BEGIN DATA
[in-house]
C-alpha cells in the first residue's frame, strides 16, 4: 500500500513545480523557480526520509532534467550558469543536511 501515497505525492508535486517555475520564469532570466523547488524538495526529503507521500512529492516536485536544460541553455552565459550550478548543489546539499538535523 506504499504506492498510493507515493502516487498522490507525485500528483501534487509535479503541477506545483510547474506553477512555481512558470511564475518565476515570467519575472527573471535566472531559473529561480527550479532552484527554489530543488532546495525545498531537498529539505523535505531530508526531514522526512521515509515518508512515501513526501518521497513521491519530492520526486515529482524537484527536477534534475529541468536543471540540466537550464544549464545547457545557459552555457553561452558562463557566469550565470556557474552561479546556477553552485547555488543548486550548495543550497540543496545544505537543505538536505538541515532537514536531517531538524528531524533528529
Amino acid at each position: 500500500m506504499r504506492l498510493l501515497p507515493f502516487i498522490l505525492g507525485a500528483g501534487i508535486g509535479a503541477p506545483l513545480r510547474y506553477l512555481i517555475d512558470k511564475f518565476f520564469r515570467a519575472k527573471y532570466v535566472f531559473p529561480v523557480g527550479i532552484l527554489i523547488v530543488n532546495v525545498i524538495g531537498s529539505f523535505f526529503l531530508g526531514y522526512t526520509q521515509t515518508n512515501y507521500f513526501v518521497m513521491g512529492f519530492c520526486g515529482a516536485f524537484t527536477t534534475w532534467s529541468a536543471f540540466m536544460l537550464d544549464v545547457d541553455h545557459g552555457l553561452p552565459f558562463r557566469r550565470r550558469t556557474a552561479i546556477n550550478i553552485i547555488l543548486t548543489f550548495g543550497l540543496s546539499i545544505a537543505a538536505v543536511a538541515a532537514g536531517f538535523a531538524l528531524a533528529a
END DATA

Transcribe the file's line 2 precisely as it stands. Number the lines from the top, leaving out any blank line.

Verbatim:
C-alpha cells in the first residue's frame, strides 16, 4: 500500500513545480523557480526520509532534467550558469543536511 501515497505525492508535486517555475520564469532570466523547488524538495526529503507521500512529492516536485536544460541553455552565459550550478548543489546539499538535523 506504499504506492498510493507515493502516487498522490507525485500528483501534487509535479503541477506545483510547474506553477512555481512558470511564475518565476515570467519575472527573471535566472531559473529561480527550479532552484527554489530543488532546495525545498531537498529539505523535505531530508526531514522526512521515509515518508512515501513526501518521497513521491519530492520526486515529482524537484527536477534534475529541468536543471540540466537550464544549464545547457545557459552555457553561452558562463557566469550565470556557474552561479546556477553552485547555488543548486550548495543550497540543496545544505537543505538536505538541515532537514536531517531538524528531524533528529